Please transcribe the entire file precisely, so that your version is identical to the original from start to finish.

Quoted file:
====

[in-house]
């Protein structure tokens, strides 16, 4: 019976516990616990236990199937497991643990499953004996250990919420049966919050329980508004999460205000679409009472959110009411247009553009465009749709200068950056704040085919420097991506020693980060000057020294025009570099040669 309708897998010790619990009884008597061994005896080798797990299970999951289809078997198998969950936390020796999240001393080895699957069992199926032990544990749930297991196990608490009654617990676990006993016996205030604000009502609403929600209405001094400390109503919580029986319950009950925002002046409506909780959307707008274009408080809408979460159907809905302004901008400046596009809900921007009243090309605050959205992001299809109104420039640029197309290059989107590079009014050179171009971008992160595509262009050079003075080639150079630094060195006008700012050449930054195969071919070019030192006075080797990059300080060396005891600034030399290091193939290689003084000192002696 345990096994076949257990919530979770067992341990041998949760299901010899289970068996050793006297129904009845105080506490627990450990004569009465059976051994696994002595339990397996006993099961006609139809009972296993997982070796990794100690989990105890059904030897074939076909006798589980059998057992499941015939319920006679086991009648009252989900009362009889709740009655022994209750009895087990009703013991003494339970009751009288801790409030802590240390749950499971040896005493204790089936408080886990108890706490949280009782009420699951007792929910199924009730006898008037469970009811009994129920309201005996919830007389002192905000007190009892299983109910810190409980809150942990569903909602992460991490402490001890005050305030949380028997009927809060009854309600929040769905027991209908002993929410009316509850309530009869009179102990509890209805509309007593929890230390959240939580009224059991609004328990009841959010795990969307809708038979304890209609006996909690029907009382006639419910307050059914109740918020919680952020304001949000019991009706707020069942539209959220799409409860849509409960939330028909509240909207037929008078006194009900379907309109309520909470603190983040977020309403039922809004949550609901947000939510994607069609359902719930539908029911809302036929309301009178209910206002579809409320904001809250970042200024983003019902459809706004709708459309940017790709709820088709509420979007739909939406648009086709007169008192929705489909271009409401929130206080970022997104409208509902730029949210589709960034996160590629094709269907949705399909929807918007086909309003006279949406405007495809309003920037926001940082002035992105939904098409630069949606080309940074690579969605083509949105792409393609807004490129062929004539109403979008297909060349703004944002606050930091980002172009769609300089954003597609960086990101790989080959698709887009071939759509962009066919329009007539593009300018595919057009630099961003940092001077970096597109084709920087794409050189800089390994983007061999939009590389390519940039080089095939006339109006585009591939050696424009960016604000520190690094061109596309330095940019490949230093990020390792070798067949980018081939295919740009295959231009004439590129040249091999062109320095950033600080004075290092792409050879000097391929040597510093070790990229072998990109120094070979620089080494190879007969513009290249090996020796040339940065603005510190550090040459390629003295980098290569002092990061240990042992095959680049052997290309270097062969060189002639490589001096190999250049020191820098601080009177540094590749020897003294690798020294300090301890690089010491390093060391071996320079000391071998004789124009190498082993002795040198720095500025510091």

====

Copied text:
[in-house]
């Protein structure tokens, strides 16, 4: 019976516990616990236990199937497991643990499953004996250990919420049966919050329980508004999460205000679409009472959110009411247009553009465009749709200068950056704040085919420097991506020693980060000057020294025009570099040669 309708897998010790619990009884008597061994005896080798797990299970999951289809078997198998969950936390020796999240001393080895699957069992199926032990544990749930297991196990608490009654617990676990006993016996205030604000009502609403929600209405001094400390109503919580029986319950009950925002002046409506909780959307707008274009408080809408979460159907809905302004901008400046596009809900921007009243090309605050959205992001299809109104420039640029197309290059989107590079009014050179171009971008992160595509262009050079003075080639150079630094060195006008700012050449930054195969071919070019030192006075080797990059300080060396005891600034030399290091193939290689003084000192002696 345990096994076949257990919530979770067992341990041998949760299901010899289970068996050793006297129904009845105080506490627990450990004569009465059976051994696994002595339990397996006993099961006609139809009972296993997982070796990794100690989990105890059904030897074939076909006798589980059998057992499941015939319920006679086991009648009252989900009362009889709740009655022994209750009895087990009703013991003494339970009751009288801790409030802590240390749950499971040896005493204790089936408080886990108890706490949280009782009420699951007792929910199924009730006898008037469970009811009994129920309201005996919830007389002192905000007190009892299983109910810190409980809150942990569903909602992460991490402490001890005050305030949380028997009927809060009854309600929040769905027991209908002993929410009316509850309530009869009179102990509890209805509309007593929890230390959240939580009224059991609004328990009841959010795990969307809708038979304890209609006996909690029907009382006639419910307050059914109740918020919680952020304001949000019991009706707020069942539209959220799409409860849509409960939330028909509240909207037929008078006194009900379907309109309520909470603190983040977020309403039922809004949550609901947000939510994607069609359902719930539908029911809302036929309301009178209910206002579809409320904001809250970042200024983003019902459809706004709708459309940017790709709820088709509420979007739909939406648009086709007169008192929705489909271009409401929130206080970022997104409208509902730029949210589709960034996160590629094709269907949705399909929807918007086909309003006279949406405007495809309003920037926001940082002035992105939904098409630069949606080309940074690579969605083509949105792409393609807004490129062929004539109403979008297909060349703004944002606050930091980002172009769609300089954003597609960086990101790989080959698709887009071939759509962009066919329009007539593009300018595919057009630099961003940092001077970096597109084709920087794409050189800089390994983007061999939009590389390519940039080089095939006339109006585009591939050696424009960016604000520190690094061109596309330095940019490949230093990020390792070798067949980018081939295919740009295959231009004439590129040249091999062109320095950033600080004075290092792409050879000097391929040597510093070790990229072998990109120094070979620089080494190879007969513009290249090996020796040339940065603005510190550090040459390629003295980098290569002092990061240990042992095959680049052997290309270097062969060189002639490589001096190999250049020191820098601080009177540094590749020897003294690798020294300090301890690089010491390093060391071996320079000391071998004789124009190498082993002795040198720095500025510091």